Like CBD? You’ll want to try this other cannabinoid
If you’re reading this, you probably have a vague understanding of CBD. You know it’s “trendy,” you know it doesn’t get you high, that it’s seemingly in every store, pharmacy and gas station. If you’re new here and are asking yourself “WTF is CBD?” we have a cheat sheet for you here and a buying guide here.
CBD is popular for many reasons. The research is promising for common ailments like inflammation and anxiety, one CBD drug is approved by the FDA, and when it’s found in hemp it’s (vaguely) legal. While CBD’s legality has been in a very grey area, last Wednesday Congress passed The Farm Bill and we are very close to full hemp legalization. All the bill needs is Trump’s signature. Lord help me if he fucks this up. PSA: the bill had a clause added by Mitch McConnell barring those convicted of drug crimes from participating in the industry so, that guy is still a ghoul and we still have a lot of work to do.
With all the hype around CBD (great guy, but lots of cannabinoids in the sea), what are some overlooked compounds found in weed?
Out of the hundred-plus cannabinoids, today we’re looking at THCA. THCA is what THC is before you heat it up. Unlike THC, it doesn’t get you high. For example; if you ate a nug of raw weed you wouldn’t get high. The reason? You need to heat it (decarboxylation) to convert THCA to THC. This is the same for CBD, before it’s decarboxylated it’s CBDA.
We spoke with Dr. Caroline Hartridge (NYS Medical Cannabis Prescriber and the creator of one of our favorite CBD topicals) about how THCA works, what some of the promising research is, and if it helps with a hangover. Call it preemptive New Years Eve research.
"THCA is a chemical found in the Cannabis Sativa plant, short for Δ9-tetrahydrocannabinolic acid (THCA), in two isomers THCA-A and THCA-B, the difference being the location of the carboxyl group." source
"THCA is appealing because in both animal and patient studies there are fewer psychoactive effects while still offering anti-inflammatory, anti-nausea and anti-epilepsy clinical benefits. Furthermore, introducing THCA with THC may create scenarios where we need overall lower dosing for therapeutic effects."
"I work closely with a chemist and farmer in Colorado. Understanding the biochemistry and the biodynamics of my products for my patients is essential to my practice."
"NYS [New York State] medical cannabis products are limited to concentrates available to patients via dispensaries. I offer phone consultations for patients across the country; my recommendations are always consistent with the legal status of the patient's residing state and my expertise. Patients facing autoimmune disease, cancer, seizures, nausea and sleep issues can all benefit from examining their endocannabinoid system and the various ways they can interact with the cannabis plant. THCA is becoming one more way to start the conversation."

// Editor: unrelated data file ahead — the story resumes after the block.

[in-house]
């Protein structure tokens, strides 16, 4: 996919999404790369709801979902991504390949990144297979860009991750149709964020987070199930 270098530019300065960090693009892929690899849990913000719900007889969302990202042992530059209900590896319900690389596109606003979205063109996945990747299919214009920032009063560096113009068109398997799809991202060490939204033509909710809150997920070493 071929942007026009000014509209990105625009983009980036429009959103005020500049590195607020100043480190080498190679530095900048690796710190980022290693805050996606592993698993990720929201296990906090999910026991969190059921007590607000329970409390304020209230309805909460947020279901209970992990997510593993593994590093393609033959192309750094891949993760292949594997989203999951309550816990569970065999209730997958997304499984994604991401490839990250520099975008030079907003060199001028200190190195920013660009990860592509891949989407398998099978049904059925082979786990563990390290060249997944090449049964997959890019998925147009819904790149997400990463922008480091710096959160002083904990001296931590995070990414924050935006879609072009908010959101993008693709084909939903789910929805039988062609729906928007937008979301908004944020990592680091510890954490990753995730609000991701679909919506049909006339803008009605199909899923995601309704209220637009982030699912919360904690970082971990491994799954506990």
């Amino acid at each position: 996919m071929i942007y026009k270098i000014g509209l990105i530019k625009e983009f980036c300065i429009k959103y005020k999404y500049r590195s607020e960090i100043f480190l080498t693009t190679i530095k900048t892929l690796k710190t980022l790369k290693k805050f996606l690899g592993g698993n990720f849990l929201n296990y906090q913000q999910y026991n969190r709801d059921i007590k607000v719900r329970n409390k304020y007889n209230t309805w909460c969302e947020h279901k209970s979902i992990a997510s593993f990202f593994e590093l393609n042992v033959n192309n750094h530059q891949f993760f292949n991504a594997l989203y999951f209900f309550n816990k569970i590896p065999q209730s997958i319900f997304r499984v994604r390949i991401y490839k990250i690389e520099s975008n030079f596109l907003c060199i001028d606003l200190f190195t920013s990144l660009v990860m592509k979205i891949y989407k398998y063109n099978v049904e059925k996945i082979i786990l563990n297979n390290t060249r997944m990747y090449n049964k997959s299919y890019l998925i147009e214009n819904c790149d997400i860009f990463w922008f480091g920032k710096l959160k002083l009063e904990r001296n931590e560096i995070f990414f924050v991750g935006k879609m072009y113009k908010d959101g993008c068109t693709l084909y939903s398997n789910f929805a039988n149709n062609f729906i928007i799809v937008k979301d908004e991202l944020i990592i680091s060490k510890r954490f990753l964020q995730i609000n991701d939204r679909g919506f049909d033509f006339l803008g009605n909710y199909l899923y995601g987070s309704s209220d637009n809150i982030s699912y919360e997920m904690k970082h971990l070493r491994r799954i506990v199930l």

THCA readily converts to THC, so it’s difficult to stabilize in products and is best preserved in its natural form (aka, bud). While it’s difficult to test pure THCA, what researchers have found is there’s animal evidence for Huntington’s treatment, movement disorders, and epilepsy. You can find more research and study reviews on THCA here.
"ABSOLUTELY. The hangover is ALL about inflammation and we know alcohol to be damaging to the nervous system. I see room for market and clinical research surrounding the neuroprotective elements of THCA and it's application to the hangover market."
Now, for the question everyone is asking themselves right now; where do I buy THCA? For those in legal states it’s easy, go to a dispensary. Some dispensaries sell live cannabis plants where you can juice stalks, leaves, and bud (yes I’m telling you to cold press your weed). You can also infuse oil at low temperatures skipping the step of decarboxylation (i.e. skip the step of converting THCA to THC). If you live in a state where cannabis is still illegal, call your senator, governor, and local legislators to tell them illegal weed is stupid.